How Easily Can We Import a Lean or Agile Framework Into the Organization?

No framework will ever fit a specific organization without some custom tailoring. Organizations are complex systems, with many superficial similarities. However, as experience implementing frameworks shows, there will always be some need to adjust the framework to accommodate the structure, culture, skills, and other important traits of a specific organization. Therefore, leaders and managers need to incorporate these adjustments into their transformation strategy.

Main Points

  • The basic reasons why a “one size fits all” approach to software innovation frameworks will not work.
  • The expectations that leaders and managers must have about the type of learning and adjustment that will occur when adopting any kind of framework.

Transformation Is an Ongoing Process of Learning and Adjustment

Doubt is uncomfortable. Certainty is ridiculous. (Voltaire)

The test of a first-rate intelligence is the ability to hold two opposing ideas in mind at the same time and still retain the ability to function. (F. Scott Fitzgerald)

When leaders and managers begin discussions about adopting a framework, such as SAFe, DAD, or Lean-Agile (or, for that matter, earlier frameworks like CMMI), they often hear lip service paid to the idea that, “One size does not fit all.” Unfortunately, the process of adopting these frameworks often diverges from this principle.

Transformation is a process of mutual evolution. Not only does the organization need to adjust to the framework, but truth be told, the framework also has to adjust to fit the organization. As this journey unfolds, an important question must always be open, and leaders must be frequently asking it: Is this direction right for us in the first place?

In practice, transformation projects frequently look very different from this ideal. People lack the means to judge whether the framework is going to succeed, and often the question itself is heretical. Often, coaches and consultants try to jam the organization into an off-the-rack framework, instead of making important adjustments to fit the organization.

Systems Thinking versus Shu Ha Ri

Consultants and coaches often justify this resistance to making adjustments to the framework on the grounds of Shu Ha Ri, a Japanese term describing different levels of mastery. In the first level, Shu, practitioners should just do, not question. The reasons for particular behaviors or principles will become clear with time.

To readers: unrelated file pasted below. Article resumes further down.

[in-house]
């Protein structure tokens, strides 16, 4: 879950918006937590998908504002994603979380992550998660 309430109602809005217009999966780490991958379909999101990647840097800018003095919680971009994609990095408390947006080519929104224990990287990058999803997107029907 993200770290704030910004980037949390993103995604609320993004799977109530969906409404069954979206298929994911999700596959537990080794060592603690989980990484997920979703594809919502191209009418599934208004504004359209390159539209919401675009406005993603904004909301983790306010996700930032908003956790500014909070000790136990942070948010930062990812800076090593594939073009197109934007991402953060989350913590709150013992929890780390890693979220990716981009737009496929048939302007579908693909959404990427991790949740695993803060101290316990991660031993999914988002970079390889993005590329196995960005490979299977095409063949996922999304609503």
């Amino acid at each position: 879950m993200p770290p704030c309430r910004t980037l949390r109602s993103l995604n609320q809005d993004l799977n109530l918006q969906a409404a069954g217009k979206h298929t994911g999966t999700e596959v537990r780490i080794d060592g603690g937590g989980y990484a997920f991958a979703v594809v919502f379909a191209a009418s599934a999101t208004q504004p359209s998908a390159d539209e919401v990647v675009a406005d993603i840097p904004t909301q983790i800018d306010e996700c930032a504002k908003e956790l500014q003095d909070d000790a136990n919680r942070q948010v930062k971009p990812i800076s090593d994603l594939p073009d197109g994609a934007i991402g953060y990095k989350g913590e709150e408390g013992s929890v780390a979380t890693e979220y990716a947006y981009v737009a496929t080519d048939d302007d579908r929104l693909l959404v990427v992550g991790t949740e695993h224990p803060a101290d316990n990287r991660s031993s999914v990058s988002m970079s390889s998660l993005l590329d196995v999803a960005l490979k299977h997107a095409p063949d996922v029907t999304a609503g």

Virtually all popular approaches start with this attitude, an explicit way of sayingthat you must follow their practices or failure will ensue. Some even disparage attempts to go beyond the core practices. While this makes economic sense for the consultant – reducing the costs imposed by customizing the framework for each customer – it makes less sense for the client.  As H.L. Mencken noted, “For every complex problem there is an answer that is neat, simple and wrong.”

The client’s organization is just such a complex problem. It’s not an unfathomable problem, beyond the ability of scientific approaches to assess. Cycle times, skill sets, work in progress, quality – these and other organizational traits, and the relationship among them, are certainly understandable, and even quantifiable. Therefore, we can judge how well the framework is helping, based on this holistic picture of the organization. If it’s not helping, and the adjustments needed to make it help are either too difficult or too expensive, then it’s a fair question whether the organization should continue.

This is where leaders and managers have a critical role to play. Consultants and coaches have a perspective often limited to the framework they are helping to implement. Leaders and managers have a broader organizational perspective on whether the framework is likely to achieve its objectives, and what adjustments might be needed to reach those goals. They have to be good at systems thinking, at a higher plane than consultants and coaches often can see.

Transformational Leadership Starts on Day One

That responsibility starts on Day One of a transformation project, whatever framework you use. Leaders and managers therefore must demand the following of the framework they choose, and the people they hire to help implement it:

  • Provides a starting point based on an organization’s context, the laws of software development and an understanding of organizational development.
  • Identifies and attends to the key aspects of the system.
  • Incorporates double-loop learning to adjust which aspects of the system to look at as things change.
  • Provides guidance to achieve the required objectives with a different set of practices.


Given the complexity of organizations, and the efforts to transform them, it can be tempting to hand over the transformation effort to “the experts” and expect great results. However, nothing replaces your own expertise in the organization itself, and the goals towards which transformation should be headed. Not only will you need to help make tactical adjustments, but also some tough strategic choices, including whether the framework is going to succeed at all.